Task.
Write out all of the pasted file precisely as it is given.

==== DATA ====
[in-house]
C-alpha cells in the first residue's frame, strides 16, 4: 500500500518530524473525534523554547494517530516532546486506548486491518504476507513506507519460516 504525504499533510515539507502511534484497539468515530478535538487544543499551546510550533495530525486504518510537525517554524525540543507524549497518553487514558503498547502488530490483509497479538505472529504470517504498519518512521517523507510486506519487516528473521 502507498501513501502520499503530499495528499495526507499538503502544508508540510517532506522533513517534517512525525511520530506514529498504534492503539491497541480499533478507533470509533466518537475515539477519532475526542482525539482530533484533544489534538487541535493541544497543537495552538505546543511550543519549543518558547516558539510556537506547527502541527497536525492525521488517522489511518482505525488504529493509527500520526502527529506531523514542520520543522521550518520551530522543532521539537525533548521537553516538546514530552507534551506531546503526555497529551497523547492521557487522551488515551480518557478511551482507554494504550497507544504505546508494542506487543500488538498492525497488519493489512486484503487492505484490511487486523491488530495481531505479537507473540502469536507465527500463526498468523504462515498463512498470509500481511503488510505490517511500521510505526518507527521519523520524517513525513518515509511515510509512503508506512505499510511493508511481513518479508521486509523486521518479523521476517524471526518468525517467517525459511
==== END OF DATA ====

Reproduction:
[in-house]
C-alpha cells in the first residue's frame, strides 16, 4: 500500500518530524473525534523554547494517530516532546486506548486491518504476507513506507519460516 504525504499533510515539507502511534484497539468515530478535538487544543499551546510550533495530525486504518510537525517554524525540543507524549497518553487514558503498547502488530490483509497479538505472529504470517504498519518512521517523507510486506519487516528473521 502507498501513501502520499503530499495528499495526507499538503502544508508540510517532506522533513517534517512525525511520530506514529498504534492503539491497541480499533478507533470509533466518537475515539477519532475526542482525539482530533484533544489534538487541535493541544497543537495552538505546543511550543519549543518558547516558539510556537506547527502541527497536525492525521488517522489511518482505525488504529493509527500520526502527529506531523514542520520543522521550518520551530522543532521539537525533548521537553516538546514530552507534551506531546503526555497529551497523547492521557487522551488515551480518557478511551482507554494504550497507544504505546508494542506487543500488538498492525497488519493489512486484503487492505484490511487486523491488530495481531505479537507473540502469536507465527500463526498468523504462515498463512498470509500481511503488510505490517511500521510505526518507527521519523520524517513525513518515509511515510509512503508506512505499510511493508511481513518479508521486509523486521518479523521476517524471526518468525517467517525459511